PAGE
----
It’s no surprise a lot of knitting goes on around here. I love knitting because it’s so portable – a few stitches on the bus, before class, while waiting for a doctor – and soon something beautiful arises from those stolen moments. It took me several years before I was good enough that I actually liked what I made. Most of my early projects were “frogged” over and over because, in my opinion, they weren’t worthy of existing.
But during break I have time at home which means it’s time to set aside the knitting and pursue the crafts that aren’t as portable. I love sewing because it’s faster and the possibilities are limitless. Unfortunately, because I’m less practiced and almost entirely self-taught, I’m not often pleased with the results. And unlike knitting I can’t just “rip-it, rip-it” and start over. No sir – once the fabric is cut it’s a done deal, which makes sewing even more intimidating. But only practice is going to improve my skills, so I’ve spent some hours in front of the machine and here’s what I’ve come up with:
I’ve made two pairs of mittens using this fabulous tutorial.
Here’s P’s pair, made from his favorite sweater that finally got too hole-y to wear.
I lined them with horse print flannel because his name means “lover of horses” which gives us no end of amusement around here. As a side note – I took scrap pieces of the sweater and needle felted them on the wrong side of the hole-y bits and you’d never know there had been holes if you weren’t looking for them.
I put these in his Christmas stocking and he said that it was one of the best presents he’s ever received – on par with the quilt from his mom and grandma. 🙂
Here’s my pair, made from a thick, felted, thrifted sweater and lined with fabric from XL wool/cashmere pants I once found in a garage sale free pile (score!!)
I needled felted on some fall-colored leaves with green yarn for a stem. I’m not thrilled with the needle felting job – but every little bit of practice helps, right?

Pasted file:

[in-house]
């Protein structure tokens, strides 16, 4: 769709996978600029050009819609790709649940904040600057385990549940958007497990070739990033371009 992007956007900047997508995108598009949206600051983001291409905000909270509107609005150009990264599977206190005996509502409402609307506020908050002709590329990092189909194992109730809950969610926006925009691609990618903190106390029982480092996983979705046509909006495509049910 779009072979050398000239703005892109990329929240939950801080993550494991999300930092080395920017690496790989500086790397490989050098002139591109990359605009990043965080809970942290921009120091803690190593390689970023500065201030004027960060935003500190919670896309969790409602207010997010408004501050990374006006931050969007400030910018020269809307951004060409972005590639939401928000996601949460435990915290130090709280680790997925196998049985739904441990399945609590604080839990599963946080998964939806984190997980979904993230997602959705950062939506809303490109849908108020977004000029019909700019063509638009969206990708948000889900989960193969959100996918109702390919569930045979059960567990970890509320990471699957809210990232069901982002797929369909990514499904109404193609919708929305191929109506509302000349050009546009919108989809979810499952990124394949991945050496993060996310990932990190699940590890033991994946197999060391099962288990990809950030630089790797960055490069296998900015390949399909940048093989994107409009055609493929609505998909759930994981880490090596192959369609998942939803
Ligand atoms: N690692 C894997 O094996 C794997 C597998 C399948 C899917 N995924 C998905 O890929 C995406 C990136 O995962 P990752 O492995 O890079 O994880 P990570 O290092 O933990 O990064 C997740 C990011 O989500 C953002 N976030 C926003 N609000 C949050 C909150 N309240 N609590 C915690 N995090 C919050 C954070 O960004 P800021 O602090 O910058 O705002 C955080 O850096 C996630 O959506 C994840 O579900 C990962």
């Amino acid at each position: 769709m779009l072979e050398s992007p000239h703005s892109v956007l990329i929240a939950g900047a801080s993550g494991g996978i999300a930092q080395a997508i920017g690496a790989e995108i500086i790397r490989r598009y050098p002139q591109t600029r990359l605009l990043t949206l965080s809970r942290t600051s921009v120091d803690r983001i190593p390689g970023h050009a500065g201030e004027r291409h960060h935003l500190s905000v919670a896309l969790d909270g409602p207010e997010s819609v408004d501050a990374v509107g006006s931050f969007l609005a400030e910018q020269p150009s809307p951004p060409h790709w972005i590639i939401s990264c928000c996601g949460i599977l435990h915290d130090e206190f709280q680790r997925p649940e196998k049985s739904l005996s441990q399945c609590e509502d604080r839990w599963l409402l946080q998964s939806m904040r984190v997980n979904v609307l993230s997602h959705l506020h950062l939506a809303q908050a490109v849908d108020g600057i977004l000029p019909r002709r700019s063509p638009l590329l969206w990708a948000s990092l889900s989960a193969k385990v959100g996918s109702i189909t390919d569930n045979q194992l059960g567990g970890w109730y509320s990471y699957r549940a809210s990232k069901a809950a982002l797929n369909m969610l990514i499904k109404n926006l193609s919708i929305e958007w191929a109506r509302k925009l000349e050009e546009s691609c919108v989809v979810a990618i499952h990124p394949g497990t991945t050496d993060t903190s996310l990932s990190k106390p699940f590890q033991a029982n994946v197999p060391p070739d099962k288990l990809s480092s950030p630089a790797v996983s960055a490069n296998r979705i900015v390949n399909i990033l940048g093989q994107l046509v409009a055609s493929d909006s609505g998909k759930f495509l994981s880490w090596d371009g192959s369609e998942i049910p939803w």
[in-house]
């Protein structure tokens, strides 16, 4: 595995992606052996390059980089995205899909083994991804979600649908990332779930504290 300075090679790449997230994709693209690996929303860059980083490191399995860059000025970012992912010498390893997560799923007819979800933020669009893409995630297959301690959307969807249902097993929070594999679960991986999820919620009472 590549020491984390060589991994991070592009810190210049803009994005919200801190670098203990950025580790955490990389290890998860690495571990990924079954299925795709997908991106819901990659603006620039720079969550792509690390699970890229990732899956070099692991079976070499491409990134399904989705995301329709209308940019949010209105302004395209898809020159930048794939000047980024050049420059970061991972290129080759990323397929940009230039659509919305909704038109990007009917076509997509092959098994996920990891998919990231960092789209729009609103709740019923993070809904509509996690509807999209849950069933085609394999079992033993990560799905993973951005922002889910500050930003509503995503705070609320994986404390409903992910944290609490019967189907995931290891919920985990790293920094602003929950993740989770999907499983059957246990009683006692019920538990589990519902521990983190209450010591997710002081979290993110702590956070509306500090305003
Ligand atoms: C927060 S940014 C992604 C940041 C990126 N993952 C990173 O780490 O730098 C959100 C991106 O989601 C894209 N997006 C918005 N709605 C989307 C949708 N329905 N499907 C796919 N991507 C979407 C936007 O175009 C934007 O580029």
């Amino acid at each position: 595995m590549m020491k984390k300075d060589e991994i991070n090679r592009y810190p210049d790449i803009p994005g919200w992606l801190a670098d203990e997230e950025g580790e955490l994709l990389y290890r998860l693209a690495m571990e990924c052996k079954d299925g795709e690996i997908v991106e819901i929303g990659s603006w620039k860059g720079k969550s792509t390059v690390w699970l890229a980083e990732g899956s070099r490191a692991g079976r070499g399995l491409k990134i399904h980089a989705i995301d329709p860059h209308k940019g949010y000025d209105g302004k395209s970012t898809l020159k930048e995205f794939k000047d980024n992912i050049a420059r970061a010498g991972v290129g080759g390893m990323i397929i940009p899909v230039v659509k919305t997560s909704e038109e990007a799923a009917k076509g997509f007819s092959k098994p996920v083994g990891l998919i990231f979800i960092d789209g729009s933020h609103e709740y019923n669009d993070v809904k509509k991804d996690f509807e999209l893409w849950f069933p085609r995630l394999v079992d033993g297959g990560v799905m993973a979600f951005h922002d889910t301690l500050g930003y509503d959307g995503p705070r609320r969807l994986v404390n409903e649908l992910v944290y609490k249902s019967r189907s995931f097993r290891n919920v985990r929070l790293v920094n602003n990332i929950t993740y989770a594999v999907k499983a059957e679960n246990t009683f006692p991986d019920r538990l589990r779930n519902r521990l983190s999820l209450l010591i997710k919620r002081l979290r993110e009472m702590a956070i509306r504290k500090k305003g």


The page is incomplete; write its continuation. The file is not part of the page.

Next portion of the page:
You’d never know from looking at them how many times I ripped sections out to sew them again. sigh.
I’ve been dabbling a bit in making stuffed animals. Again, the photo hides it well, but my skills are seriously lacking. It’s cute, but it’s not what I wanted it to be. Alas – practice, practice.
I do love this little infant-friendly felted wool tail!
I made this little wristlet using this fantastic tutorial. It came out so cute! It’s the first time I’ve inserted a zipper, and I’m very pleased with the results. This cute little bag will be going with me on vacation next week!
It even has three little pockets on the inside. If I were to make it again, I’d probably make a pocket on the opposite side to hold my phone.
P and I bought new curtains for our front room to replace the old-lady lacy ones that came with the house. We ended up with linen I*KEA curtains that you cut to your desired length and then use iron-on fusible web to “hem” them. As a result we ended up with lots of long, narrow scraps of linen. I used a few of those scraps to make… napkins!
It’s my first time doing fusible applique so I was just playing around a bit. I cut the flower and leaves freehand and used cookie cutters to outline the rest.
You can tell from the “Minnesota” napkin that there is a reason the instructions tell you to cut out your images in reverse! Ooops!
I used this tutorial to make this adorable little fabric basket (how did people learn to craft before the internet and people’s generous tutorials??).
I found one slight error in the tutorial – when you cut the fabric for the lining it says to cut a piece 9 1/4″ x 12″. That was too small for my basket and I had better luck with a lining that was 10 1/4″ x 12″. Fold along the 12″ side so the 10 1/4″ sides make the opening.
I think this will live on my nightstand to catch all the little bits that land there – earrings, hairbands, etc.
I’ve still got more knitting to show you, so I’ll be back soon!